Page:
A qualitative exploration of the relevance of training provision in planning for implementation of managed alcohol programs within a third sector setting

Wendy Masterton (Lead / Corresponding author), Hannah Carver, Hazel Booth, Peter McCulloch, Lee Ball, Laura Mitchell, Helen Murdoch, Bernie Pauly, Tessa Parkes

Research output: Contribution to journalArticlepeer-review

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Abstract

Background: Managed Alcohol Programs (MAPs) are a harm reduction strategy for people experiencing homelessness and alcohol dependence. Despite a growing evidence base, resistance to MAPs is apparent due to limited knowledge of alcohol harm reduction and the cultural preference for abstinence-based approaches. To address this, service managers working in a not-for-profit organization in Scotland designed and delivered a program of alcohol-specific staff training as part of a larger study exploring the potential implementation of MAPs during the COVID-19 pandemic.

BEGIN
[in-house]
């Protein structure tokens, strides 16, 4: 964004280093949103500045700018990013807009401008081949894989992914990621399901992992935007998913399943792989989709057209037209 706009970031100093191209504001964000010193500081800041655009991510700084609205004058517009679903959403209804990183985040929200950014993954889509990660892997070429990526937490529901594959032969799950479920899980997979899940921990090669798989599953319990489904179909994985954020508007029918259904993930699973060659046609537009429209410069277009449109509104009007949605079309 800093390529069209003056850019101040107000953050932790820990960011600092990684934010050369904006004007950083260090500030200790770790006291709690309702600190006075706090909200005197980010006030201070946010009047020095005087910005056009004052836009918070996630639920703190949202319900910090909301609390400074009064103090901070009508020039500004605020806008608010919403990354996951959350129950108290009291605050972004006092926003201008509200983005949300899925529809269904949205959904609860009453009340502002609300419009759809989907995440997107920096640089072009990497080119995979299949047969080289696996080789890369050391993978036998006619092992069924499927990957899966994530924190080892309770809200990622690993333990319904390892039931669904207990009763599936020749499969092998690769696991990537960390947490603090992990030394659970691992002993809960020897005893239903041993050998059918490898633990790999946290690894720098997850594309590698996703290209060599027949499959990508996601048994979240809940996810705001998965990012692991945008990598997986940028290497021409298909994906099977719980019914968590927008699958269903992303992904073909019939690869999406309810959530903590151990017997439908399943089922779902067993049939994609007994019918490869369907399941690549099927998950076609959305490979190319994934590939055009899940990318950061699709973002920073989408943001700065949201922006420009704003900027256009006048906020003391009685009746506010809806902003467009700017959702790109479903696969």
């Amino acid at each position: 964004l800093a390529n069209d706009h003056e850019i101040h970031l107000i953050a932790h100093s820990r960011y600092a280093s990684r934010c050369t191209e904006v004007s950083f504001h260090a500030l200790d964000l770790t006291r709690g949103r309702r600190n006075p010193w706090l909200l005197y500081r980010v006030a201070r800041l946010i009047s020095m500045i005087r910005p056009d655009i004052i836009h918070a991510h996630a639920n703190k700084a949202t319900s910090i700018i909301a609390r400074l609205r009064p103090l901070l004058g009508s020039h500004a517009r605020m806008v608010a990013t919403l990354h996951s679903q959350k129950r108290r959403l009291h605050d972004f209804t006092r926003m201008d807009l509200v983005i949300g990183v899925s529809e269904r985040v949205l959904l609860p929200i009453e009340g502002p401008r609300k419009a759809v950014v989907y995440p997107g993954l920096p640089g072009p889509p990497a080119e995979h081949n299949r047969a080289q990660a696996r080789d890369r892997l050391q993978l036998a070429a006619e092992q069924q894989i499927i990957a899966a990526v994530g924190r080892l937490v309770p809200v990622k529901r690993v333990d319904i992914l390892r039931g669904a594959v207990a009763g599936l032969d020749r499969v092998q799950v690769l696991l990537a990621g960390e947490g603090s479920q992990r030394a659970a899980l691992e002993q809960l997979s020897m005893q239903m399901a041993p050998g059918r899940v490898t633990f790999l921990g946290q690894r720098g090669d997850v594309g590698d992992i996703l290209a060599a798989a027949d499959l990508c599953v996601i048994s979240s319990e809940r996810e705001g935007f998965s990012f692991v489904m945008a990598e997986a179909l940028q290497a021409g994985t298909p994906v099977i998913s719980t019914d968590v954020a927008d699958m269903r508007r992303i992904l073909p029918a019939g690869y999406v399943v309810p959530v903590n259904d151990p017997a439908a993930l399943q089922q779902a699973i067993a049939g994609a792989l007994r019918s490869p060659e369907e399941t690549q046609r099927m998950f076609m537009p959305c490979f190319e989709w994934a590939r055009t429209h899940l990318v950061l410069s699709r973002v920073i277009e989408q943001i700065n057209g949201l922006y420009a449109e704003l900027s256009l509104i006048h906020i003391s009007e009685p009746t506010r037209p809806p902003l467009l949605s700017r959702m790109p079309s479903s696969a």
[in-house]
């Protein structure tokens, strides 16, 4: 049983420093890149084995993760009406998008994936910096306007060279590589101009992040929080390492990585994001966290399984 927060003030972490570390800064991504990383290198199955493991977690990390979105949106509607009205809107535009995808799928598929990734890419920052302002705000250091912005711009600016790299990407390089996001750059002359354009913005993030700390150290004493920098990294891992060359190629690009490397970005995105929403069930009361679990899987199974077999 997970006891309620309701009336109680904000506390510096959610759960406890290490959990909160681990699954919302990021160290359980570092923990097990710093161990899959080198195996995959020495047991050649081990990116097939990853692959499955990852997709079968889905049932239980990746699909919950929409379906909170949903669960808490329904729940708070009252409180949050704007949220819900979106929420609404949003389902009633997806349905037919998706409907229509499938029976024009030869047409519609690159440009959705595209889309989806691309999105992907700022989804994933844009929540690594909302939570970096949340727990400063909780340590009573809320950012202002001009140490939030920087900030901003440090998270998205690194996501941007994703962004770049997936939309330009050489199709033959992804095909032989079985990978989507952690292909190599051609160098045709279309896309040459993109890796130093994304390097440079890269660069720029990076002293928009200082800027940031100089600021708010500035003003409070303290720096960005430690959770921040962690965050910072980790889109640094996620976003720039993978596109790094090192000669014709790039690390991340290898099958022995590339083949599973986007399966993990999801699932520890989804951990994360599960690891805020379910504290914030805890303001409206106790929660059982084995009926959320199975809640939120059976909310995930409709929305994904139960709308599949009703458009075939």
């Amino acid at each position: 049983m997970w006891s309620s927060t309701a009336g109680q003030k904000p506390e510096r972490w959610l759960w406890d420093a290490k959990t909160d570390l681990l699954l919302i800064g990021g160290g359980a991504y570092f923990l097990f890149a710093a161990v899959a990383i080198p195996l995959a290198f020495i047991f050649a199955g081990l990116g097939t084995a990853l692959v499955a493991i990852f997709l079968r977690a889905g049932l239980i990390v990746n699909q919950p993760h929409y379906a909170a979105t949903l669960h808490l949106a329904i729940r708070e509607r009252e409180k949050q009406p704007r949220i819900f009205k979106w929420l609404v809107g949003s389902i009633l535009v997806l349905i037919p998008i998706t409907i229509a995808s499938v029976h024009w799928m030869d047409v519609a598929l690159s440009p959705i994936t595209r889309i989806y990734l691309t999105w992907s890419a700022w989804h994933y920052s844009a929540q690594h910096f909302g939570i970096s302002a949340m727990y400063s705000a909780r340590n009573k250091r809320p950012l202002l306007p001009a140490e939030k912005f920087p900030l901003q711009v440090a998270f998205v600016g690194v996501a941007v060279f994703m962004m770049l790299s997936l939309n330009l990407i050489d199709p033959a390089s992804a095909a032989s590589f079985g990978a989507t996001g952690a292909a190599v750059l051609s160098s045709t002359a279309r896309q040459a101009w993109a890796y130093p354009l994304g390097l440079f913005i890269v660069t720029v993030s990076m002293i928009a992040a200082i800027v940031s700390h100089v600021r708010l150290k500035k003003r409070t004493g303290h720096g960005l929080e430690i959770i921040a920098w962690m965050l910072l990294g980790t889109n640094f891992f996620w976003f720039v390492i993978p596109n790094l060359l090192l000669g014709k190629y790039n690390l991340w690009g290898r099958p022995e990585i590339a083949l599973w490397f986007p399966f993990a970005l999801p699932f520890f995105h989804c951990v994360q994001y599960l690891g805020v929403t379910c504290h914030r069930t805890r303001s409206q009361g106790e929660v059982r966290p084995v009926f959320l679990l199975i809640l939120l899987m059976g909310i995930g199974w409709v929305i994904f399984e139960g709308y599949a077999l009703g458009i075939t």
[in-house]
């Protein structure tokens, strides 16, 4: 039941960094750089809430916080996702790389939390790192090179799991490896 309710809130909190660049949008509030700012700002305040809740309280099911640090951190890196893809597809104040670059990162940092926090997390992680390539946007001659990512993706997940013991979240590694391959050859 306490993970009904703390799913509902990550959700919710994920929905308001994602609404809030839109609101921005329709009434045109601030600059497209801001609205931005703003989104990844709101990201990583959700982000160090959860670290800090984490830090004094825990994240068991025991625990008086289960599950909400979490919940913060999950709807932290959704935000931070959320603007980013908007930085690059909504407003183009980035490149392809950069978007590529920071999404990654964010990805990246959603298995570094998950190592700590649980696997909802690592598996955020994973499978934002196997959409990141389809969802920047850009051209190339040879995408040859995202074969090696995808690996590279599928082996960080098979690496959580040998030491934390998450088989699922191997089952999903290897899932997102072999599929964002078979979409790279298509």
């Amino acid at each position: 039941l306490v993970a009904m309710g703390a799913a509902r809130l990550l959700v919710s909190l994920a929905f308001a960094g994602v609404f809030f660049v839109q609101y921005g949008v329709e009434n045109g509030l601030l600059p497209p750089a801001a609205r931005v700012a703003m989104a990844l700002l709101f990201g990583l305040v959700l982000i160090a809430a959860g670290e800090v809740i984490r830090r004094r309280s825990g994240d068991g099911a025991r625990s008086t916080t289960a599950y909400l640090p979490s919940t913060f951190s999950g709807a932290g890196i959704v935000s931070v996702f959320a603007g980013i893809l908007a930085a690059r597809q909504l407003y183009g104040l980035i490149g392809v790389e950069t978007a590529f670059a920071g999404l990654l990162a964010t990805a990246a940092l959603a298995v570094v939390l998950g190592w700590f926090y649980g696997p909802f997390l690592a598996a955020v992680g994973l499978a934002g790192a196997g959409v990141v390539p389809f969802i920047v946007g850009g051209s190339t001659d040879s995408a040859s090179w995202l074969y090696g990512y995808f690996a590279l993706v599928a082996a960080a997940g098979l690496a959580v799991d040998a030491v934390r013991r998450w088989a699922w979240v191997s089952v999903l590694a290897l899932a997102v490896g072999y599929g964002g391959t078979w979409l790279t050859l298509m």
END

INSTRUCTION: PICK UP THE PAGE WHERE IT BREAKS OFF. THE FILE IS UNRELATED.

Methods: Semi-structured interviews were conducted with 15 service managers and staff regarding their experiences of the training provided. Data were analyzed using Framework Analysis, and Lewin’s model of organizational change was applied to the findings to gain deeper theoretical insight into data relating to staff knowledge, training, and organizational change. 

Findings: Participants described increased knowledge about alcohol harm reduction and MAPs, as well as increased opportunities for conversations around cultural change. Findings highlight individual- and organizational-level change is required when implementing novel harm reduction interventions like MAPs. 

Conclusion: The findings have implications for the future implementation of MAPs in homelessness settings. Training can promote staff buy-in, facilitate the involvement of staff within the planning process, and change organizational culture.

Original languageEnglish
Pages (from-to)1-10
Number of pages10
JournalDrugs: Education, Prevention and Policy
Early online date13 Feb 2024
DOIs
Publication statusE-pub ahead of print - 13 Feb 2024

Keywords

  • Alcohol
  • COVID-19
  • alcohol dependence
  • harm reduction
  • homelessness
  • managed alcohol programs
  • organizational change
  • qualitative
  • staff training

ASJC Scopus subject areas

  • Health(social science)
  • Medicine (miscellaneous)

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